But like I said, is Takahata trying to cover both ends of the spectrum here? Well it certainly has that fantasy element that Miyazaki treasured so much. The colours and contrast make it look… yeah, it’s difficult not to use that word. Let’s just say that the  imagination behind the entire film is inspired, full of wonderful characters and amazing aspects that make it a magnificent visual and mental spectacle.
What about the substance behind the style though? There’s a lot of that as well, being Takahata is might be more mature, but only if you’re not familiar with Ghibli’s work then it is certainly unusually deep in terms of drama. But of course if you are familiar then it’s about the level you would expect from their work. It’s on par with Spirited Away and My Neighbour Totoro, and they’re both a walk in the park compared to Grave of the Fireflies.
Not to say that Princess Kaguya is short of dramatic depth. There are plenty of mature elements that crop up particularly as our title character must abandon her simple, but enjoyable life and take up the role as a princess. This is where the drama really starts and if anything (here’s where the true genius of the film lies), even though we are introduced to a magical realm, it is at this point where it feels like we lose a bit of the wonder and whimsy deliberately. It’s like the exact opposite of the Princess Diaries.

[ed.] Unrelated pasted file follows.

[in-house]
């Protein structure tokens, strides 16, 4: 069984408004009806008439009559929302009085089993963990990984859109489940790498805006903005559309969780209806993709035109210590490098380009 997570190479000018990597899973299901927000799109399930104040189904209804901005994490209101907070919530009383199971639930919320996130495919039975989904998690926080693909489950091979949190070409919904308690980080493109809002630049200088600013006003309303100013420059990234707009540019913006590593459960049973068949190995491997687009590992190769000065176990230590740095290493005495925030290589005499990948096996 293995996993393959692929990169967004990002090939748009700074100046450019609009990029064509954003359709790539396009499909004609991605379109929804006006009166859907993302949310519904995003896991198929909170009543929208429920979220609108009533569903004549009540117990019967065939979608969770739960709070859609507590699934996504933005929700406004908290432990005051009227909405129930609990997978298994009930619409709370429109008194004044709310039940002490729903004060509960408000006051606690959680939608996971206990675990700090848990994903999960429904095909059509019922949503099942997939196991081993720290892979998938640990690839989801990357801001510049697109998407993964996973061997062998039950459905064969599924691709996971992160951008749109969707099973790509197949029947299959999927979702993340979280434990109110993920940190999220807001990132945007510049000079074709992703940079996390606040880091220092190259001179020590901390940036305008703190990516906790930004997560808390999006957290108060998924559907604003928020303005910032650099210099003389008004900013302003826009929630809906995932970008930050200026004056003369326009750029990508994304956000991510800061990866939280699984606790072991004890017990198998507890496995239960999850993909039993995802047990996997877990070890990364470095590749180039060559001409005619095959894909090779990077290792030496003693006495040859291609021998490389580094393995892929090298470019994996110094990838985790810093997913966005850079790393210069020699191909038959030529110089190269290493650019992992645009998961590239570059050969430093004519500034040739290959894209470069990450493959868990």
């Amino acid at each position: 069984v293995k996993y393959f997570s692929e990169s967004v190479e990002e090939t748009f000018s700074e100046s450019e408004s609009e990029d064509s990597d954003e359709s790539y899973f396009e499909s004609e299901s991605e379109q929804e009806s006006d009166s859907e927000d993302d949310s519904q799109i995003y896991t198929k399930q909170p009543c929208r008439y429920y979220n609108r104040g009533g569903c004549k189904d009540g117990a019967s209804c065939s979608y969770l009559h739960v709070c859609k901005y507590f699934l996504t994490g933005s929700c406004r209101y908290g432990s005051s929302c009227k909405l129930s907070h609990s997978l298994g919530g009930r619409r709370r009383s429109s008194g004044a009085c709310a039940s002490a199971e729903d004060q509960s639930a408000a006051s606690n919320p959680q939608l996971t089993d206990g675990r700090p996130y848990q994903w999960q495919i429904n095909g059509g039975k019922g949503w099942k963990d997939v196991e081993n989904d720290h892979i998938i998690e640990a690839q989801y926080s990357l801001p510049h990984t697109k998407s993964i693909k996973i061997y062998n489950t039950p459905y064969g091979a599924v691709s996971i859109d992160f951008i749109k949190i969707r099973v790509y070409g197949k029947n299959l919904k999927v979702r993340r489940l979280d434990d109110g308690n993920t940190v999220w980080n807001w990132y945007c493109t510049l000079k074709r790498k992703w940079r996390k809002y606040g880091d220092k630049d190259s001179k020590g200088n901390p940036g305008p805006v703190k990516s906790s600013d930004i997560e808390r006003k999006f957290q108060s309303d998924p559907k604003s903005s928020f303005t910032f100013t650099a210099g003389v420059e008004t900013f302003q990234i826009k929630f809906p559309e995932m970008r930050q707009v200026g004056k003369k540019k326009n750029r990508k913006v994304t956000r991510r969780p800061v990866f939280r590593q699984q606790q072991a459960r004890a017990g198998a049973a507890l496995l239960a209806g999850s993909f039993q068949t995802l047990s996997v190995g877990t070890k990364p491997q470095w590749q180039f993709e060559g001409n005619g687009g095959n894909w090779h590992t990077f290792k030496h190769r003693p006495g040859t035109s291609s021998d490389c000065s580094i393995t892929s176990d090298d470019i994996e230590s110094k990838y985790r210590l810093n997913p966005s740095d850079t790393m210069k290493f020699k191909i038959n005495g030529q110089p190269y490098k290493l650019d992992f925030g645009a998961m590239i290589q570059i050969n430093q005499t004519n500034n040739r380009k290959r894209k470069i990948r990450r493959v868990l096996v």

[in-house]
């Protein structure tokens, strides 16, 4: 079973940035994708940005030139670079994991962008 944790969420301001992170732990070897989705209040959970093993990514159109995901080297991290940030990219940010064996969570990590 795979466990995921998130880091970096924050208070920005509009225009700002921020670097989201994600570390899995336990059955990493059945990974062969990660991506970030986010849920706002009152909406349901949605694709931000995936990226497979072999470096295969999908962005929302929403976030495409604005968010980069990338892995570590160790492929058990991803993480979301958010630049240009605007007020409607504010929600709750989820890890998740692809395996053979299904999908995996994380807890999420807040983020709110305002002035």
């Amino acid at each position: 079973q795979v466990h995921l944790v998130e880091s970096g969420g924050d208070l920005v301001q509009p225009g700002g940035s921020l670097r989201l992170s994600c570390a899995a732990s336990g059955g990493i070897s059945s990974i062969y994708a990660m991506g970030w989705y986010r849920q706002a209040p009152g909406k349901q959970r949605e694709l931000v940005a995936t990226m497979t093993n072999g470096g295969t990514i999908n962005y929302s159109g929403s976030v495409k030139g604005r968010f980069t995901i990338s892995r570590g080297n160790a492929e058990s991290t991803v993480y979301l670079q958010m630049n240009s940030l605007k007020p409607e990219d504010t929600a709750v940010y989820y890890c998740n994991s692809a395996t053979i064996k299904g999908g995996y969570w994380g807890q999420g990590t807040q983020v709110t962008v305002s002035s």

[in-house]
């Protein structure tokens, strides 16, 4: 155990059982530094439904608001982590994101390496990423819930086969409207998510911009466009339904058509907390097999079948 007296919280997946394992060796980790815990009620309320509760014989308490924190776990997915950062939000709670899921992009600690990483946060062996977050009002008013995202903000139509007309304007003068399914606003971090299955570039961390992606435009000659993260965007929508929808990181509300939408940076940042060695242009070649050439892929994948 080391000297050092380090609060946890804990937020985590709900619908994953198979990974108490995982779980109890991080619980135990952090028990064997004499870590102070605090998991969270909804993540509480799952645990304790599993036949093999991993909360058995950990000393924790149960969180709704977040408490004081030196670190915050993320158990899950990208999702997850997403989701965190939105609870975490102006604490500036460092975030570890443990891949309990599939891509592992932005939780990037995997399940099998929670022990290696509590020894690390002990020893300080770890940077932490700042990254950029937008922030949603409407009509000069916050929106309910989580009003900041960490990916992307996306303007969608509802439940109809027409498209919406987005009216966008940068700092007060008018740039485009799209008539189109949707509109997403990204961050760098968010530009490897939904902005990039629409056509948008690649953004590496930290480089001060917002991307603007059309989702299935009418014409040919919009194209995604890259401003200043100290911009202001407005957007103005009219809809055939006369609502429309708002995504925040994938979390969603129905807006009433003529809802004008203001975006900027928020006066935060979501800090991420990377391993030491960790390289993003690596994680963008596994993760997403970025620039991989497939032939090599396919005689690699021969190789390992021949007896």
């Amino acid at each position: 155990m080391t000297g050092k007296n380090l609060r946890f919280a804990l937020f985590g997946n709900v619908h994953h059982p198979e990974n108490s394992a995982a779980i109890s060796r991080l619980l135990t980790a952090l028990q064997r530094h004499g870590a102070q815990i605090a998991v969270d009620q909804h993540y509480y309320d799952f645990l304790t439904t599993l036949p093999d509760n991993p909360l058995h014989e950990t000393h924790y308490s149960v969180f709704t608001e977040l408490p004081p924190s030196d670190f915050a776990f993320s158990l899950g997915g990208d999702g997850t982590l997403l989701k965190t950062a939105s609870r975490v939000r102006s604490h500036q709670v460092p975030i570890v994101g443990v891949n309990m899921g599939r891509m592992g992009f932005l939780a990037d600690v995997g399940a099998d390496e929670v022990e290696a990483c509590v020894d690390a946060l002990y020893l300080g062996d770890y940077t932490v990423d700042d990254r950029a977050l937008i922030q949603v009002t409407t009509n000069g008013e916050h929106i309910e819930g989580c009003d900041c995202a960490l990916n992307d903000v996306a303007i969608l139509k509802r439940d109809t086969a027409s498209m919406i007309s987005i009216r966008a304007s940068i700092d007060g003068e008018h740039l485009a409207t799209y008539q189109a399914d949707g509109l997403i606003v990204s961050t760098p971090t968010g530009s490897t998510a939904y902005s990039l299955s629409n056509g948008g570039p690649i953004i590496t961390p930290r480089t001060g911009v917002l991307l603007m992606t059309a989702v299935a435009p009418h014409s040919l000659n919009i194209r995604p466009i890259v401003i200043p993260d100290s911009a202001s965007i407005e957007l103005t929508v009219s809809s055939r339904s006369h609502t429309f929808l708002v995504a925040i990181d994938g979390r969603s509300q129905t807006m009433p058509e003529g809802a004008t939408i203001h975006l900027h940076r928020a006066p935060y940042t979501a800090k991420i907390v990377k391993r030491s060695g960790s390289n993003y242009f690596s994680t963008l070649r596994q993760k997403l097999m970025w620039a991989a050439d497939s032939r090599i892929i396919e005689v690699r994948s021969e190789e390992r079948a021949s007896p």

At times the supporting characters can feel slightly simplified, but there was enough drama focussed on the princess for me to forget that very minor flaw. It knows that she is the centre of the story and as long as the main emotional empathy is targeted to her, I could remain attached to the story as a whole. The plot feels a bit stretched to take it to the two hour runtime that it was clearly aiming for long before a script was ever produced. Some scenes run a bit thin and others drag slightly, but these are minor problems.
Make no mistake, there is some real, raw emotional power displayed frequently in Princess Kaguya, but there’s also enough magic to entertain, fascinate and amaze us throughout.
Result: 9/10

Monday, 16 March 2015

The Relatables: The Iron Giant vs CHAPPiE

So as promised I am going to look at some films that share themes, ideas and stories. Neil Blomkamp’s Chappie is certainly not being well received by critics right now, and many people have started to accuse its robot designs of plagiarising designs seen in Robocop, Japanese Anime, and Big Hero 6. But I think it could have been drastically improved if it had looked at Brad Bird’s 1999 box office bomb, but still truly wonderful, animated science fiction tale. (Spoilers ahead for both films)